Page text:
US6046051A (en) 1997-06-27 2000-04-04 Hemosense, Inc. Method and device for measuring blood coagulation or lysis by viscosity changes
US5997817A (en) * 1997-12-05 1999-12-07 Roche Diagnostics Corporation Electrochemical biosensor test strip
US6103033A (en) * 1998-03-04 2000-08-15 Therasense, Inc. Process for producing an electrochemical biosensor
US6733655B1 (en) 2000-03-08 2004-05-11 Oliver W. H. Davies Measurement of substances in liquids
WO2001073124A2 (en) 2000-03-28 2001-10-04 Diabetes Diagnostics, Inc. Rapid response glucose sensor
US20020092612A1 (en) 2000-03-28 2002-07-18 Davies Oliver William Hardwicke Rapid response glucose sensor
KR101149775B1 (en) 2002-10-30 2012-07-03 인버니스 메디컬 리미티드 Manufacture of electrochemical sensors by moveable flat screen printing
AT353768T (en) 2002-10-30 2007-03-15 Lifescan Scotland Ltd Continuous rail method for the production of electrochemical sensors
US8071030B2 (en) * 2003-06-20 2011-12-06 Roche Diagnostics Operations, Inc. Test strip with flared sample receiving chamber

Patent Citations (5)

* Cited by examiner, † Cited by third party
Publication number Priority date Publication date Assignee Title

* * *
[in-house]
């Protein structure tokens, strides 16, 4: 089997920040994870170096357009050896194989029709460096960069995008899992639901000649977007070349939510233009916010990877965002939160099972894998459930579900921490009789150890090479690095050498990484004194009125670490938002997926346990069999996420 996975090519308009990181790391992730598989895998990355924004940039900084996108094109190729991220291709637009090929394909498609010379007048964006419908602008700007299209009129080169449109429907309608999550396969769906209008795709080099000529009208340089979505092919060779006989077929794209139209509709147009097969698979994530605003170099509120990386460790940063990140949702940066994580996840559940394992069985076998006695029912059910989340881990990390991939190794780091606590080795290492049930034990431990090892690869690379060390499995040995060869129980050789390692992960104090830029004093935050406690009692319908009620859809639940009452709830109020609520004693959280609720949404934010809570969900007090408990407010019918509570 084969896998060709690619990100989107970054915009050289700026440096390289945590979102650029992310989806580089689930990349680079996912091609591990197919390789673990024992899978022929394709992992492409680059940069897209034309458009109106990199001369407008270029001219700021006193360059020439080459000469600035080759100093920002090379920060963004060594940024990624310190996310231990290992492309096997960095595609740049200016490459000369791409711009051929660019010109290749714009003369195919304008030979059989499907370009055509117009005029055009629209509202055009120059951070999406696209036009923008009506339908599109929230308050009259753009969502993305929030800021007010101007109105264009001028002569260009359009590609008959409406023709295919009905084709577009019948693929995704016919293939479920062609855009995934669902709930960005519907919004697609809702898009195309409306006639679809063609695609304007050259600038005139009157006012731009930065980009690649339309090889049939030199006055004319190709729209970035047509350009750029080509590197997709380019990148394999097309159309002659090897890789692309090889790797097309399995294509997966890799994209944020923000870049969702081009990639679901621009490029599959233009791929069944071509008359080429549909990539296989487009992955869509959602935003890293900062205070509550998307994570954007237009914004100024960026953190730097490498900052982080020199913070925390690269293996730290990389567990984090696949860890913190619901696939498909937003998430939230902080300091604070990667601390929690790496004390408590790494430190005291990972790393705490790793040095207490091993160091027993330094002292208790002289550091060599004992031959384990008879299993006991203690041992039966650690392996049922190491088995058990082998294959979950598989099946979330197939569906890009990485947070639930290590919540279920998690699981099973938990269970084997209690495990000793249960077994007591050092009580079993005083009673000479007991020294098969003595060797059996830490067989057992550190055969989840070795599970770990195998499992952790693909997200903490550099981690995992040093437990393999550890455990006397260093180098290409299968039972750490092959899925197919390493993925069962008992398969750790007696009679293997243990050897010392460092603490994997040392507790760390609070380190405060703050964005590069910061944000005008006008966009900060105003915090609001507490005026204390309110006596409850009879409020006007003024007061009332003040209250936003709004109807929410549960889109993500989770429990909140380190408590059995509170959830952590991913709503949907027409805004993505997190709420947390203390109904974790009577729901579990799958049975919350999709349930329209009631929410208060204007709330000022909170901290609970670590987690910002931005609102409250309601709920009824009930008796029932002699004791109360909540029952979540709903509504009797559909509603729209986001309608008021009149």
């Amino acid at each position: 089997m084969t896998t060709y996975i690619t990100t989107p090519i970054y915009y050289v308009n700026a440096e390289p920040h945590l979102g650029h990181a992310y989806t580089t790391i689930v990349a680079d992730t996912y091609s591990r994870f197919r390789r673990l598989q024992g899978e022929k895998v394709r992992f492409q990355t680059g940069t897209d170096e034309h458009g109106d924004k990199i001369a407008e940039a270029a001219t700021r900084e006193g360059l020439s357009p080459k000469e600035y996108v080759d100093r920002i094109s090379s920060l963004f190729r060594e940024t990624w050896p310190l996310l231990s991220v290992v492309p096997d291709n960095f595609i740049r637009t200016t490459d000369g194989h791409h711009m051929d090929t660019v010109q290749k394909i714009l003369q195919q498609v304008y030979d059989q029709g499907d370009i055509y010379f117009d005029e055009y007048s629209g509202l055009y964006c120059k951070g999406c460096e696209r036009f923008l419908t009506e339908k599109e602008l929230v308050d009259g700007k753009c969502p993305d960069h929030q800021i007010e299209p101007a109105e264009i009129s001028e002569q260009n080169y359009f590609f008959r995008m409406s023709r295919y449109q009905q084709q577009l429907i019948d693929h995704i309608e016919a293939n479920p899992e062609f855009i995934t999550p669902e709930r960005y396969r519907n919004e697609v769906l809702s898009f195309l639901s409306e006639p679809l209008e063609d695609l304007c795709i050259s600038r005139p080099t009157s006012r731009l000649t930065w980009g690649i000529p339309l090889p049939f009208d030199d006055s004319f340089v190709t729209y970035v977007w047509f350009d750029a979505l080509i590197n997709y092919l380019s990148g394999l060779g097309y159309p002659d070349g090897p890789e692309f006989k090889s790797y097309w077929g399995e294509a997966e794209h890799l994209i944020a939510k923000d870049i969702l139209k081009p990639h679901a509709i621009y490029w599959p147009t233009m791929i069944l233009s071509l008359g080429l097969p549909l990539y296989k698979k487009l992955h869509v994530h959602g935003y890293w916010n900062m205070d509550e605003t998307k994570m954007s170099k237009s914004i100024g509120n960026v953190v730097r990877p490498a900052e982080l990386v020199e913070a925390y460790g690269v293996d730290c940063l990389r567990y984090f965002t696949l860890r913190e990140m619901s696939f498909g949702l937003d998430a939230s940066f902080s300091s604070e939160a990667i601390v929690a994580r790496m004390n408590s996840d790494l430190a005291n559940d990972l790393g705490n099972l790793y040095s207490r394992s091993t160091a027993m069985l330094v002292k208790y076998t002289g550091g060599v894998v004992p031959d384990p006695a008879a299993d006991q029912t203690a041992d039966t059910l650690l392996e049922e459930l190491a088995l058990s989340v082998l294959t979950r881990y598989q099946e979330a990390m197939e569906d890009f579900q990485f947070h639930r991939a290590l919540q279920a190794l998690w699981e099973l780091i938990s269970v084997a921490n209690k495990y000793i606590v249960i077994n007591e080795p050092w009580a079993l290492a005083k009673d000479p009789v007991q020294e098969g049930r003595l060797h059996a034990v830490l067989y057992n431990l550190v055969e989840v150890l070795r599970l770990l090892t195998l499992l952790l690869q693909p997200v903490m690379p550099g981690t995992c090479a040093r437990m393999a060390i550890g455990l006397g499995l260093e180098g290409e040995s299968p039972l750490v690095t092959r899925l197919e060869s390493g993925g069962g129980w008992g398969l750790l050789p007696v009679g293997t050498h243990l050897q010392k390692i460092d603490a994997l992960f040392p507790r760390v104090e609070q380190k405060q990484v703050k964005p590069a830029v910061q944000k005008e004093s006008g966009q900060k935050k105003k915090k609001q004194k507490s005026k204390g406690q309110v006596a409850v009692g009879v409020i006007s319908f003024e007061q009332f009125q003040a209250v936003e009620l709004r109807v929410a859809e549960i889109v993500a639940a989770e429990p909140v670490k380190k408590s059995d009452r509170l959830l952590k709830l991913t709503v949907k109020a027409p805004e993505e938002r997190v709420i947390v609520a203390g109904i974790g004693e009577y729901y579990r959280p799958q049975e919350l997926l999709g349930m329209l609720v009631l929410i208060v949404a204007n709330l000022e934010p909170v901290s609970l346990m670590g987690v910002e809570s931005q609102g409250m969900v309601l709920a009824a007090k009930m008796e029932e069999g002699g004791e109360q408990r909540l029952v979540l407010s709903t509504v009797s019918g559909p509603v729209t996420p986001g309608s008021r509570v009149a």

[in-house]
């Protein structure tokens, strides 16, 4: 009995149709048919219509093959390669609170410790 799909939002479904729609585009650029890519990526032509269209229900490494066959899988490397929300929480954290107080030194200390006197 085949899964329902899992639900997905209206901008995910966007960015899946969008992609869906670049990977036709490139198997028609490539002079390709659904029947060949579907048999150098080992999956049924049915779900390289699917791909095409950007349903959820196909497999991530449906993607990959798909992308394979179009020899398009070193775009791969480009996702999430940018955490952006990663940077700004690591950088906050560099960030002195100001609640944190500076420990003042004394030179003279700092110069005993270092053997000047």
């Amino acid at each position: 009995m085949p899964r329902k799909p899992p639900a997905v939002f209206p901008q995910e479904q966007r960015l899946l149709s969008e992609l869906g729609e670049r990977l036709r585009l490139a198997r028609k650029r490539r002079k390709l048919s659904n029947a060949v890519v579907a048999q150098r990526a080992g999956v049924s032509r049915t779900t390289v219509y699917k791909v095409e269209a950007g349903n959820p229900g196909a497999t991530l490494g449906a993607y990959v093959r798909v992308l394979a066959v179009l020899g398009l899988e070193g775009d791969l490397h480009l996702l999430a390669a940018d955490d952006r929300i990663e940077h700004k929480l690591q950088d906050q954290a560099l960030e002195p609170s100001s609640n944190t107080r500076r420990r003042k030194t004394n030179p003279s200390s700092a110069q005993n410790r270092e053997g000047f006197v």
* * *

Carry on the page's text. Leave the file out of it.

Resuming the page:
US5939182A (en) * 1994-05-19 1999-08-17 Minnesota Mining And Manufacturing Company Polymeric article having improved hydrophilicity and a method of making the same
US6408755B1 (en) * 1999-08-31 2002-06-25 Agfa-Gavaert Method for erasing a lithographic printing master
US6749887B1 (en) * 2001-11-28 2004-06-15 Lifescan, Inc. Solution drying system
US20080114228A1 (en) * 2004-08-31 2008-05-15 Mccluskey Joseph Method Of Manufacturing An Auto-Calibrating Sensor
US20070259431A1 (en) * 2004-09-20 2007-11-08 Charlton Steven C Optical Sensor and Methods of Making It

Cited By (6)

* Cited by examiner, † Cited by third party
Publication number Priority date Publication date Assignee Title
CN102297885A (en) * 2010-06-25 2011-12-28 厚美德生物科技股份有限公司 Biosensor test strip having a microchannel structure
US20130118899A1 (en) * 2011-11-15 2013-05-16 Apex Biotechnology Corp. Electrochemical blood test strips and diagnosis systems using the same
US9000770B2 (en) * 2011-11-15 2015-04-07 Apex Biotechnology Corp. Electrochemical blood test strips and diagnosis systems using the same
WO2014198697A1 (en) * 2013-06-10 2014-12-18 Roche Diagnostics Gmbh Method and device for producing a test element
US20150377663A1 (en) * 2014-06-26 2015-12-31 Quarkonics Applied Research Corporation Pressure and flow detection sensor including a carbon-based element